Richard Stehl, the chairman of Otterbourg, a 50-attorney law firm, speaks to the New York Law Journal about the advantages and challenges of being a smaller law firm in a city where everything is supersized. The Q&A is part of an occasional series that includes the views of Ronald Shechtman of Pryor Cashman, Craig Wittlin of Harter Secrest & Emery and David Scherl of Morrison Cohen.
Q: How big is your firm, where is it located and what are its primary areas of practice and focus?
A: Our firm is comprised of approximately 50 attorneys. Our office is located in New York at 230 Park Ave., where we recently completed a complete renovation of our two floors. Our primary practice areas include the representation of lenders and borrowers in banking transactions; the representation of creditors, debtors, trustees and other fiduciaries in bankruptcy and restructuring matters; general corporate matters; cybersecurity and data protection; the representation of private equity groups; general commercial real estate matters; commercial litigation matters relating to many of the foregoing and other practice areas.
Q: Please explain your firm’s governance structure and compensation model.
A: Our firm is managed by a three-person board of directors elected by the shareholders to staggered three-year terms. Our compensation model is a merit-based closed system with a majority of shareholder’s compensation being paid in the form of a year-end bonus.
Q: What do you view as the two biggest opportunities for your firm, and what are the two biggest threats?
A: As a midsize law firm, our two biggest opportunities come from our relationships with our clients and our flexibility. Our client relationships tend to be direct and long-lasting. We do not have a great deal of turnover at our firm and many of our attorneys have grown in their careers at the firm with their counterparts at our clients. As a result, the relationships are “battle tested”; the clients call the attorneys directly and are not made to call through an “intake partner,” and we know the clients’ hot buttons, internal procedures and corporate hierarchy and politics. This knowledge can save a lot of time and effort and avoid mistakes. Additionally, because many of our client relationships span decades, our lawyers do not need to be retrained or focused with each new engagement. Clients can trust that we know what they want and they can concentrate their efforts on areas other than managing their attorneys.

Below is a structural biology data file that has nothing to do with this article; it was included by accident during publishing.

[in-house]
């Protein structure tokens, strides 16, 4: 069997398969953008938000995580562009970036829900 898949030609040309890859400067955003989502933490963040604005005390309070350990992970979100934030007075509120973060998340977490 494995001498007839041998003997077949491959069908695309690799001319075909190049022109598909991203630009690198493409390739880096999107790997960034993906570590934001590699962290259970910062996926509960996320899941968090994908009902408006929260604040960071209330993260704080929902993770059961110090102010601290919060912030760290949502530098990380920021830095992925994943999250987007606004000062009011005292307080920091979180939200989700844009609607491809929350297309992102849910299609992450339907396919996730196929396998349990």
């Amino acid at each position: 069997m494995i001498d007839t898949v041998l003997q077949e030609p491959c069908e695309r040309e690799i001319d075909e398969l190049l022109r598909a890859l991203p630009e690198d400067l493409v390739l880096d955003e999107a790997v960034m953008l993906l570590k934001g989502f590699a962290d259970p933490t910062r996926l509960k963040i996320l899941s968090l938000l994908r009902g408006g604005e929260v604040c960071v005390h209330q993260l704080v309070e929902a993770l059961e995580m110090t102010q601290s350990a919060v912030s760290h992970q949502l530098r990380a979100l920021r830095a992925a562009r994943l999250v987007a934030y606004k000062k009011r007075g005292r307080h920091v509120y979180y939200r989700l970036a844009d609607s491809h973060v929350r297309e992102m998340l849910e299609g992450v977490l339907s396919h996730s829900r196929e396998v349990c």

Secondly, clients love our flexibility. We have the instantaneous ability to offer or respond to alternate fee arrangements, restaff matters based on changes in the transaction or litigation, and adapt to specific needs of the client. At our firm, our partners keep each other informed and there is little red tape preventing accommodations for clients.
Our biggest threats include the battle for legal talent and the commoditization of legal work. Many excellent law students are driven to work for large marquee-named law firms. However, after working, often anonymously, in large first-year classes, we find many of these excellent young lawyers rethink their initial employment decisions and become available.
As far as the commoditization of legal work, some clients feel that firms are all the same, but that is simply not true. We have to do our best every day to demonstrate that our firm provides representation that is far superior to our competitors and delivers value far beyond the cost. We have been the beneficiary of business from clients who had been unhappy for years with their existing counsel, and did not know that services could be any better until they were introduced to us.
Q: After the recession hit, the prevailing theory was that midsize firms would start to see more work come their way from large clients who could no longer justify paying Big Law rates. What has been your experience?